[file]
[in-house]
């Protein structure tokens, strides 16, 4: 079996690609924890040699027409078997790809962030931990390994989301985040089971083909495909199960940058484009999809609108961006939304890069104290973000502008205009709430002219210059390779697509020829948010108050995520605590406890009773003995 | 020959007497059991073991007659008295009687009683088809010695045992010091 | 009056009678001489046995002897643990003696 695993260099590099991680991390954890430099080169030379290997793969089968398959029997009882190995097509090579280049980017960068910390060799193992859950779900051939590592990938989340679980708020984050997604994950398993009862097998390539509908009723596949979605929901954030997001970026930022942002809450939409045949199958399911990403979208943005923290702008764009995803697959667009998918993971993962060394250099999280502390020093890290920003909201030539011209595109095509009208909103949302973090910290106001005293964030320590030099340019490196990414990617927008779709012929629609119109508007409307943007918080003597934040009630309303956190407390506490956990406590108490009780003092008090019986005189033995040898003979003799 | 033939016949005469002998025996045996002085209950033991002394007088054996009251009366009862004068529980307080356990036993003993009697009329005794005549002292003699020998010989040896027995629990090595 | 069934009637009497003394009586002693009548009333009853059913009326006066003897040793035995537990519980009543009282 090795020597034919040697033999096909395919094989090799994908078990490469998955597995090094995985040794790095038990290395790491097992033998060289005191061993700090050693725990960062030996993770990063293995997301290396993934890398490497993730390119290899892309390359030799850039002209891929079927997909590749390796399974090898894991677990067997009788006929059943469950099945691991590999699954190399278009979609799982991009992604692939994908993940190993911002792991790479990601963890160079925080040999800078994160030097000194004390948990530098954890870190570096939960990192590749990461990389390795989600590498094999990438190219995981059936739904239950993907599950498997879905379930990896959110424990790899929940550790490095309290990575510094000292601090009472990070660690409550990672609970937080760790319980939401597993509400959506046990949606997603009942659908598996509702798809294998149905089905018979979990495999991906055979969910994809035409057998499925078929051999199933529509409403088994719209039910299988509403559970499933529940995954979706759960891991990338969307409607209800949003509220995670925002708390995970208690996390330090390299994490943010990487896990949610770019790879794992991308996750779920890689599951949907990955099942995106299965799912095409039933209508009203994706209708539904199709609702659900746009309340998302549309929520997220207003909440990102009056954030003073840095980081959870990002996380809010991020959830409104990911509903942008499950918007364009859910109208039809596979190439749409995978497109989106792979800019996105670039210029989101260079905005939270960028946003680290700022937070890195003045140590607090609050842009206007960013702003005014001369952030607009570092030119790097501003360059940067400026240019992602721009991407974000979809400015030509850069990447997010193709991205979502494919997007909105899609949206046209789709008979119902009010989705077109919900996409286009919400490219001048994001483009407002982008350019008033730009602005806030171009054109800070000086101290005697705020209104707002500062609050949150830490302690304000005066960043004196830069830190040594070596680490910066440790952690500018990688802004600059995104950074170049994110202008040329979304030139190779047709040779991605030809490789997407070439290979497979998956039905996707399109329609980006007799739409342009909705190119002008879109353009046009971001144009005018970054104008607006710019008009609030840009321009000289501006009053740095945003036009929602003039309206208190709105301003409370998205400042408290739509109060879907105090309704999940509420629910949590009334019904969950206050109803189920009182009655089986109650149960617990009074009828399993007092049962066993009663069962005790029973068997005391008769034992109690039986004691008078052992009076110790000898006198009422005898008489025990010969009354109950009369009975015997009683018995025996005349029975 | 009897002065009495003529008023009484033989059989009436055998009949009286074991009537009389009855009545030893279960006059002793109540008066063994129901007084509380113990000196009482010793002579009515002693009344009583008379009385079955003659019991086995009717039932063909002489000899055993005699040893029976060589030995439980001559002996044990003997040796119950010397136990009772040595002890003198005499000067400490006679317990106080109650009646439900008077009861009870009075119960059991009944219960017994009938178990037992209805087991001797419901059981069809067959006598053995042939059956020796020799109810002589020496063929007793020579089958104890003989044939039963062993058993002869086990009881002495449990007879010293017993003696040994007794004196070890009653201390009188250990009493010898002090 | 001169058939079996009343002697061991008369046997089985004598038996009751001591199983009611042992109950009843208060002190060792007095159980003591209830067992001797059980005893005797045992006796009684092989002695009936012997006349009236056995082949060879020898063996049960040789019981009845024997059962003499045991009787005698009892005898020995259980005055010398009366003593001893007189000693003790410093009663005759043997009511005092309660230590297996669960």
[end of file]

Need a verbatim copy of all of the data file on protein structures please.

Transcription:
[in-house]
């Protein structure tokens, strides 16, 4: 079996690609924890040699027409078997790809962030931990390994989301985040089971083909495909199960940058484009999809609108961006939304890069104290973000502008205009709430002219210059390779697509020829948010108050995520605590406890009773003995 | 020959007497059991073991007659008295009687009683088809010695045992010091 | 009056009678001489046995002897643990003696 695993260099590099991680991390954890430099080169030379290997793969089968398959029997009882190995097509090579280049980017960068910390060799193992859950779900051939590592990938989340679980708020984050997604994950398993009862097998390539509908009723596949979605929901954030997001970026930022942002809450939409045949199958399911990403979208943005923290702008764009995803697959667009998918993971993962060394250099999280502390020093890290920003909201030539011209595109095509009208909103949302973090910290106001005293964030320590030099340019490196990414990617927008779709012929629609119109508007409307943007918080003597934040009630309303956190407390506490956990406590108490009780003092008090019986005189033995040898003979003799 | 033939016949005469002998025996045996002085209950033991002394007088054996009251009366009862004068529980307080356990036993003993009697009329005794005549002292003699020998010989040896027995629990090595 | 069934009637009497003394009586002693009548009333009853059913009326006066003897040793035995537990519980009543009282 090795020597034919040697033999096909395919094989090799994908078990490469998955597995090094995985040794790095038990290395790491097992033998060289005191061993700090050693725990960062030996993770990063293995997301290396993934890398490497993730390119290899892309390359030799850039002209891929079927997909590749390796399974090898894991677990067997009788006929059943469950099945691991590999699954190399278009979609799982991009992604692939994908993940190993911002792991790479990601963890160079925080040999800078994160030097000194004390948990530098954890870190570096939960990192590749990461990389390795989600590498094999990438190219995981059936739904239950993907599950498997879905379930990896959110424990790899929940550790490095309290990575510094000292601090009472990070660690409550990672609970937080760790319980939401597993509400959506046990949606997603009942659908598996509702798809294998149905089905018979979990495999991906055979969910994809035409057998499925078929051999199933529509409403088994719209039910299988509403559970499933529940995954979706759960891991990338969307409607209800949003509220995670925002708390995970208690996390330090390299994490943010990487896990949610770019790879794992991308996750779920890689599951949907990955099942995106299965799912095409039933209508009203994706209708539904199709609702659900746009309340998302549309929520997220207003909440990102009056954030003073840095980081959870990002996380809010991020959830409104990911509903942008499950918007364009859910109208039809596979190439749409995978497109989106792979800019996105670039210029989101260079905005939270960028946003680290700022937070890195003045140590607090609050842009206007960013702003005014001369952030607009570092030119790097501003360059940067400026240019992602721009991407974000979809400015030509850069990447997010193709991205979502494919997007909105899609949206046209789709008979119902009010989705077109919900996409286009919400490219001048994001483009407002982008350019008033730009602005806030171009054109800070000086101290005697705020209104707002500062609050949150830490302690304000005066960043004196830069830190040594070596680490910066440790952690500018990688802004600059995104950074170049994110202008040329979304030139190779047709040779991605030809490789997407070439290979497979998956039905996707399109329609980006007799739409342009909705190119002008879109353009046009971001144009005018970054104008607006710019008009609030840009321009000289501006009053740095945003036009929602003039309206208190709105301003409370998205400042408290739509109060879907105090309704999940509420629910949590009334019904969950206050109803189920009182009655089986109650149960617990009074009828399993007092049962066993009663069962005790029973068997005391008769034992109690039986004691008078052992009076110790000898006198009422005898008489025990010969009354109950009369009975015997009683018995025996005349029975 | 009897002065009495003529008023009484033989059989009436055998009949009286074991009537009389009855009545030893279960006059002793109540008066063994129901007084509380113990000196009482010793002579009515002693009344009583008379009385079955003659019991086995009717039932063909002489000899055993005699040893029976060589030995439980001559002996044990003997040796119950010397136990009772040595002890003198005499000067400490006679317990106080109650009646439900008077009861009870009075119960059991009944219960017994009938178990037992209805087991001797419901059981069809067959006598053995042939059956020796020799109810002589020496063929007793020579089958104890003989044939039963062993058993002869086990009881002495449990007879010293017993003696040994007794004196070890009653201390009188250990009493010898002090 | 001169058939079996009343002697061991008369046997089985004598038996009751001591199983009611042992109950009843208060002190060792007095159980003591209830067992001797059980005893005797045992006796009684092989002695009936012997006349009236056995082949060879020898063996049960040789019981009845024997059962003499045991009787005698009892005898020995259980005055010398009366003593001893007189000693003790410093009663005759043997009511005092309660230590297996669960």